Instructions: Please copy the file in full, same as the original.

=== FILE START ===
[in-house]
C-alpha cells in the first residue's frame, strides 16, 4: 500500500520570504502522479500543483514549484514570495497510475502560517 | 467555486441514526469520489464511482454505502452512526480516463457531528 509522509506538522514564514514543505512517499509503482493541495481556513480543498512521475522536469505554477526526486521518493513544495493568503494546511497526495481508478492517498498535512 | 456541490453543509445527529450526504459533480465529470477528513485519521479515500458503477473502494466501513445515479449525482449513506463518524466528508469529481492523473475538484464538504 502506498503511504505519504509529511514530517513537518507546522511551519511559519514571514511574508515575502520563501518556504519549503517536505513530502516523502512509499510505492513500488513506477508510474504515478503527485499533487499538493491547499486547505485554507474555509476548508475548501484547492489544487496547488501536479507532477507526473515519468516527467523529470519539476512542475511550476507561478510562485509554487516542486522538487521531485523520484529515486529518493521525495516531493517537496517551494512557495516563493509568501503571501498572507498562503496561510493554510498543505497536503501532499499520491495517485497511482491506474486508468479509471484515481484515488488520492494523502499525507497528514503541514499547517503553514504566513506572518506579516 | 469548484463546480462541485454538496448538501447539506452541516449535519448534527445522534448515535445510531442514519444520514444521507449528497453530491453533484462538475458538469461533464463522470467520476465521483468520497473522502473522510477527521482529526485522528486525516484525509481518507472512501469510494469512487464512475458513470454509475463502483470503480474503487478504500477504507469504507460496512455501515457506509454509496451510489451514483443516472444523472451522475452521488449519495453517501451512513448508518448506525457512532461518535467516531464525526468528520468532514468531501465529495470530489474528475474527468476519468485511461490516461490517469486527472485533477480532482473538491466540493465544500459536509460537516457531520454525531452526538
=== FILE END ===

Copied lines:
[in-house]
C-alpha cells in the first residue's frame, strides 16, 4: 500500500520570504502522479500543483514549484514570495497510475502560517 | 467555486441514526469520489464511482454505502452512526480516463457531528 509522509506538522514564514514543505512517499509503482493541495481556513480543498512521475522536469505554477526526486521518493513544495493568503494546511497526495481508478492517498498535512 | 456541490453543509445527529450526504459533480465529470477528513485519521479515500458503477473502494466501513445515479449525482449513506463518524466528508469529481492523473475538484464538504 502506498503511504505519504509529511514530517513537518507546522511551519511559519514571514511574508515575502520563501518556504519549503517536505513530502516523502512509499510505492513500488513506477508510474504515478503527485499533487499538493491547499486547505485554507474555509476548508475548501484547492489544487496547488501536479507532477507526473515519468516527467523529470519539476512542475511550476507561478510562485509554487516542486522538487521531485523520484529515486529518493521525495516531493517537496517551494512557495516563493509568501503571501498572507498562503496561510493554510498543505497536503501532499499520491495517485497511482491506474486508468479509471484515481484515488488520492494523502499525507497528514503541514499547517503553514504566513506572518506579516 | 469548484463546480462541485454538496448538501447539506452541516449535519448534527445522534448515535445510531442514519444520514444521507449528497453530491453533484462538475458538469461533464463522470467520476465521483468520497473522502473522510477527521482529526485522528486525516484525509481518507472512501469510494469512487464512475458513470454509475463502483470503480474503487478504500477504507469504507460496512455501515457506509454509496451510489451514483443516472444523472451522475452521488449519495453517501451512513448508518448506525457512532461518535467516531464525526468528520468532514468531501465529495470530489474528475474527468476519468485511461490516461490517469486527472485533477480532482473538491466540493465544500459536509460537516457531520454525531452526538